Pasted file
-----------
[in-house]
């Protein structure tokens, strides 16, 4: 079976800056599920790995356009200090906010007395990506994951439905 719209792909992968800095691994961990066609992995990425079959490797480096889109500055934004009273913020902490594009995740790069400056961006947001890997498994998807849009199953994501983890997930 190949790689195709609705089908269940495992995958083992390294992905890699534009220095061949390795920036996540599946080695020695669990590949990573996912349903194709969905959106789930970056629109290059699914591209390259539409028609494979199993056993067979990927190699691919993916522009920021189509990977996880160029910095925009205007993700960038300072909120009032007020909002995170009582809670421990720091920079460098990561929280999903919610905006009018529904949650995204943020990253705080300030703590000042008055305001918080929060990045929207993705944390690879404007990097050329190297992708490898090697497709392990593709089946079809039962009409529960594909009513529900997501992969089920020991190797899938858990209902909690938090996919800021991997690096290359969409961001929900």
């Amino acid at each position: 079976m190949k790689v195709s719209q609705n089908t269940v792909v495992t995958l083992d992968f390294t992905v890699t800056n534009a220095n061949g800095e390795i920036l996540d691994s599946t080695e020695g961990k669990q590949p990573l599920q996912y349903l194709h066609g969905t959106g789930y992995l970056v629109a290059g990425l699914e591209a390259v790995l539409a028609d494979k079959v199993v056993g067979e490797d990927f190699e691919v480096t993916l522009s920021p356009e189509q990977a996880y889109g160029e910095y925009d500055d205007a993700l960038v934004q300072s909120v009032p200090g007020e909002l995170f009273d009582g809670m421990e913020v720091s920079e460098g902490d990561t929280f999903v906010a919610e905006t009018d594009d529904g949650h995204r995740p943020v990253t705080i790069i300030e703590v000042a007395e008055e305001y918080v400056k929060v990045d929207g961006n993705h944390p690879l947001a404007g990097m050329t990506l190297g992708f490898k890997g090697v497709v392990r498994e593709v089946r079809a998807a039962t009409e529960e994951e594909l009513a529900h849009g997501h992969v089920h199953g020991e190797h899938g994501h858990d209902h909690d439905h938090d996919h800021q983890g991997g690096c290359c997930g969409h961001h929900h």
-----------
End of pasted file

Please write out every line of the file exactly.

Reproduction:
[in-house]
């Protein structure tokens, strides 16, 4: 079976800056599920790995356009200090906010007395990506994951439905 719209792909992968800095691994961990066609992995990425079959490797480096889109500055934004009273913020902490594009995740790069400056961006947001890997498994998807849009199953994501983890997930 190949790689195709609705089908269940495992995958083992390294992905890699534009220095061949390795920036996540599946080695020695669990590949990573996912349903194709969905959106789930970056629109290059699914591209390259539409028609494979199993056993067979990927190699691919993916522009920021189509990977996880160029910095925009205007993700960038300072909120009032007020909002995170009582809670421990720091920079460098990561929280999903919610905006009018529904949650995204943020990253705080300030703590000042008055305001918080929060990045929207993705944390690879404007990097050329190297992708490898090697497709392990593709089946079809039962009409529960594909009513529900997501992969089920020991190797899938858990209902909690938090996919800021991997690096290359969409961001929900």
């Amino acid at each position: 079976m190949k790689v195709s719209q609705n089908t269940v792909v495992t995958l083992d992968f390294t992905v890699t800056n534009a220095n061949g800095e390795i920036l996540d691994s599946t080695e020695g961990k669990q590949p990573l599920q996912y349903l194709h066609g969905t959106g789930y992995l970056v629109a290059g990425l699914e591209a390259v790995l539409a028609d494979k079959v199993v056993g067979e490797d990927f190699e691919v480096t993916l522009s920021p356009e189509q990977a996880y889109g160029e910095y925009d500055d205007a993700l960038v934004q300072s909120v009032p200090g007020e909002l995170f009273d009582g809670m421990e913020v720091s920079e460098g902490d990561t929280f999903v906010a919610e905006t009018d594009d529904g949650h995204r995740p943020v990253t705080i790069i300030e703590v000042a007395e008055e305001y918080v400056k929060v990045d929207g961006n993705h944390p690879l947001a404007g990097m050329t990506l190297g992708f490898k890997g090697v497709v392990r498994e593709v089946r079809a998807a039962t009409e529960e994951e594909l009513a529900h849009g997501h992969v089920h199953g020991e190797h899938g994501h858990d209902h909690d439905h938090d996919h800021q983890g991997g690096c290359c997930g969409h961001h929900h």